Council takes lot, accepts donation

Published 7:00 am Thursday, November 9, 2017

During Tuesday’s Picayune City Council meeting, motions were approved to accept a lot near City Hall, and accept a donation to conduct improvements to sidewalks near Crosby Commons.

Additionally, attendees of the meeting found a printout placed on each seat within the Council chambers detailing expenditures made at each city park since 2010.

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In relation to the property near City Hall, the Council approved a motion to acknowledge receipt of a quitclaim deed for a lot located at 201 Williams Ave., and provide a $500 payment for the lien release. Mayor Ed Pinero said the lot was accepted by the city with the long-term intention of using it as either parking or for future expansion to City Hall. However, no concrete plans for the lot are in place.

The Council also approved a motion to accept a $6,000 donation from Craig Griffing that will be combined with $2,940 worth of city funds to conduct sidewalk improvements in the area of Crosby Commons, including down Sixth Avenue to Williams Avenue, and in the area of Griffin lane. Public Works Director Eric Morris said the improvements will also make the sidewalks ADA complaint.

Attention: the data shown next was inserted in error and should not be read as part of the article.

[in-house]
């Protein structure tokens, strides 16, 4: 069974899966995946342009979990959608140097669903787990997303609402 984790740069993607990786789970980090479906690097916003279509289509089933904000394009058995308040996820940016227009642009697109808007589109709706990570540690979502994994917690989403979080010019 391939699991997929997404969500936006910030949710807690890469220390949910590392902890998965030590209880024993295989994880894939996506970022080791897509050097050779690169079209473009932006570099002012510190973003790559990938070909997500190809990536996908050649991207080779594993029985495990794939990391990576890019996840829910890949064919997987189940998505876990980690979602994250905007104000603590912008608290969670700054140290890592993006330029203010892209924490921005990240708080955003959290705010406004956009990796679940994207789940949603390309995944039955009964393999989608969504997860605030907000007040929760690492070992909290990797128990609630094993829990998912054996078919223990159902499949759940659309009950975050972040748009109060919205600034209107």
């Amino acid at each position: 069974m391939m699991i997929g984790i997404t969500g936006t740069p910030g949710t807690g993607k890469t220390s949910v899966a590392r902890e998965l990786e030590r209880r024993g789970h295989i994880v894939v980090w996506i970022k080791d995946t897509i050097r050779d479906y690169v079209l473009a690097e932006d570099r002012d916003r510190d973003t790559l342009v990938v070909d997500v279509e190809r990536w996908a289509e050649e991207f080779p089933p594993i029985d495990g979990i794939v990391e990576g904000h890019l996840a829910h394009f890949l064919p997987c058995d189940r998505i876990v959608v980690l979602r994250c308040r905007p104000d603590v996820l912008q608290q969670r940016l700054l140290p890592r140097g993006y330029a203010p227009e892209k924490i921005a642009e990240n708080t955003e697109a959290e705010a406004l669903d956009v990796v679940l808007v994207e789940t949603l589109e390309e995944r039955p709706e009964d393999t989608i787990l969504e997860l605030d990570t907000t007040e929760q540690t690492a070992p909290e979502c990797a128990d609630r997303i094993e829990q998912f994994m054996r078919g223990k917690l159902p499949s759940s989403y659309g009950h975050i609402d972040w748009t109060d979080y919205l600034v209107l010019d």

In regard to the list of expenditures to city parks, Councilor Wayne Gouguet said that list was shared with the public to counter claims made by Councilor Larry Breland that spending at city parks is unevenly distributed according to precincts.

According to the information on the sheets, over the course of the past eight years, more funding has been spent on Snyder Park, with a total funding of $72,426, all of which came from the category “cash”, than any other park in the city.

In comparison, $48,957 was spent at Friendship Park, the park Breland consistently says gets all of the city funding. Spending at Ben Taylor Park, totaled $19,384, most of which was grant funding from the Lower Pearl River Valley Foundation, Leola Jordan Park received $31,155 in mostly LPRVF funding, while J.P. Johnson Park received $52,026 in funding, also primarily from LPRVF grants.

“That’s what is bizarre to me is he said we never do anything for those parks,” Gouguet said.

Gouguet went on to say that the reason he voted against the fence Breland requested at the Eighth Street cemetery, was only because he disagreed with spending money needlessly.

“I’m a fiscal conservative, even if spending is brought up within my precinct, if it makes no sense I’m against it,” Gouguet said.

The sheet was never discussed during the meeting, so no action was taken.

The next Council meeting will be held Nov. 21 at 5 p.m.